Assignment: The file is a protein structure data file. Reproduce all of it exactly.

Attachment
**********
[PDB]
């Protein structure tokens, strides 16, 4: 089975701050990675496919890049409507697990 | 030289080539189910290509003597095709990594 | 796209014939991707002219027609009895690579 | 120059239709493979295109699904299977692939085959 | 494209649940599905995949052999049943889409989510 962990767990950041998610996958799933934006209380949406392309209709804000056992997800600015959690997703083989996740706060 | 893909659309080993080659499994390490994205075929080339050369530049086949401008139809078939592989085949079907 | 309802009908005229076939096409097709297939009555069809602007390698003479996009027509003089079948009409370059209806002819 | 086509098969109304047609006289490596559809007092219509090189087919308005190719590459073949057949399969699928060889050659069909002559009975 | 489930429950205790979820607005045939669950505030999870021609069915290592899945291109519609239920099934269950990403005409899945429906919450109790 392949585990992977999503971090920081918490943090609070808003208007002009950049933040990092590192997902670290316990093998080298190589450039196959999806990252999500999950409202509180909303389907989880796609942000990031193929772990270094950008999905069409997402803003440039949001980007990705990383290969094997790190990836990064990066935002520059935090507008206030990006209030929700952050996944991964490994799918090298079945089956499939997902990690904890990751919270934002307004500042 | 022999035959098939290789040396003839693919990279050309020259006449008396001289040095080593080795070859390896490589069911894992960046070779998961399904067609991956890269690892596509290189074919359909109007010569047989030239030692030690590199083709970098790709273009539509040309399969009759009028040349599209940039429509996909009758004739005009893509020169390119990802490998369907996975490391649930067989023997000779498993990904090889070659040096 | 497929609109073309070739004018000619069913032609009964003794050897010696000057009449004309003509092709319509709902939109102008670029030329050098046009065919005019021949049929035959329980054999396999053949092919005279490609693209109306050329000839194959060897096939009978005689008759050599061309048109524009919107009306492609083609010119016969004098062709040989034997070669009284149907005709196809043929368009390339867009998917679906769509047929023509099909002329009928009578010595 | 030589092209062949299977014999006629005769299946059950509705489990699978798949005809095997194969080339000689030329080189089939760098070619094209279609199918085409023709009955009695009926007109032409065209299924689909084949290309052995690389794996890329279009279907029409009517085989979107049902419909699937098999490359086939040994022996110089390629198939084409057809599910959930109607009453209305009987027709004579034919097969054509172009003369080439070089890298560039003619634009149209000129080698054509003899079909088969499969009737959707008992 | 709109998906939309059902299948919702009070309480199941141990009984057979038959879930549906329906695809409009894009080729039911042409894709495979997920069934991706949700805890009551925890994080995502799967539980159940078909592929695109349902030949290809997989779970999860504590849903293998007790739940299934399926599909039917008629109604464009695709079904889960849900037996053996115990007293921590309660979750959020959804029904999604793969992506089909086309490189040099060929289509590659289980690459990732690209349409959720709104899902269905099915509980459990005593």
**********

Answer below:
[PDB]
């Protein structure tokens, strides 16, 4: 089975701050990675496919890049409507697990 | 030289080539189910290509003597095709990594 | 796209014939991707002219027609009895690579 | 120059239709493979295109699904299977692939085959 | 494209649940599905995949052999049943889409989510 962990767990950041998610996958799933934006209380949406392309209709804000056992997800600015959690997703083989996740706060 | 893909659309080993080659499994390490994205075929080339050369530049086949401008139809078939592989085949079907 | 309802009908005229076939096409097709297939009555069809602007390698003479996009027509003089079948009409370059209806002819 | 086509098969109304047609006289490596559809007092219509090189087919308005190719590459073949057949399969699928060889050659069909002559009975 | 489930429950205790979820607005045939669950505030999870021609069915290592899945291109519609239920099934269950990403005409899945429906919450109790 392949585990992977999503971090920081918490943090609070808003208007002009950049933040990092590192997902670290316990093998080298190589450039196959999806990252999500999950409202509180909303389907989880796609942000990031193929772990270094950008999905069409997402803003440039949001980007990705990383290969094997790190990836990064990066935002520059935090507008206030990006209030929700952050996944991964490994799918090298079945089956499939997902990690904890990751919270934002307004500042 | 022999035959098939290789040396003839693919990279050309020259006449008396001289040095080593080795070859390896490589069911894992960046070779998961399904067609991956890269690892596509290189074919359909109007010569047989030239030692030690590199083709970098790709273009539509040309399969009759009028040349599209940039429509996909009758004739005009893509020169390119990802490998369907996975490391649930067989023997000779498993990904090889070659040096 | 497929609109073309070739004018000619069913032609009964003794050897010696000057009449004309003509092709319509709902939109102008670029030329050098046009065919005019021949049929035959329980054999396999053949092919005279490609693209109306050329000839194959060897096939009978005689008759050599061309048109524009919107009306492609083609010119016969004098062709040989034997070669009284149907005709196809043929368009390339867009998917679906769509047929023509099909002329009928009578010595 | 030589092209062949299977014999006629005769299946059950509705489990699978798949005809095997194969080339000689030329080189089939760098070619094209279609199918085409023709009955009695009926007109032409065209299924689909084949290309052995690389794996890329279009279907029409009517085989979107049902419909699937098999490359086939040994022996110089390629198939084409057809599910959930109607009453209305009987027709004579034919097969054509172009003369080439070089890298560039003619634009149209000129080698054509003899079909088969499969009737959707008992 | 709109998906939309059902299948919702009070309480199941141990009984057979038959879930549906329906695809409009894009080729039911042409894709495979997920069934991706949700805890009551925890994080995502799967539980159940078909592929695109349902030949290809997989779970999860504590849903293998007790739940299934399926599909039917008629109604464009695709079904889960849900037996053996115990007293921590309660979750959020959804029904999604793969992506089909086309490189040099060929289509590659289980690459990732690209349409959720709104899902269905099915509980459990005593």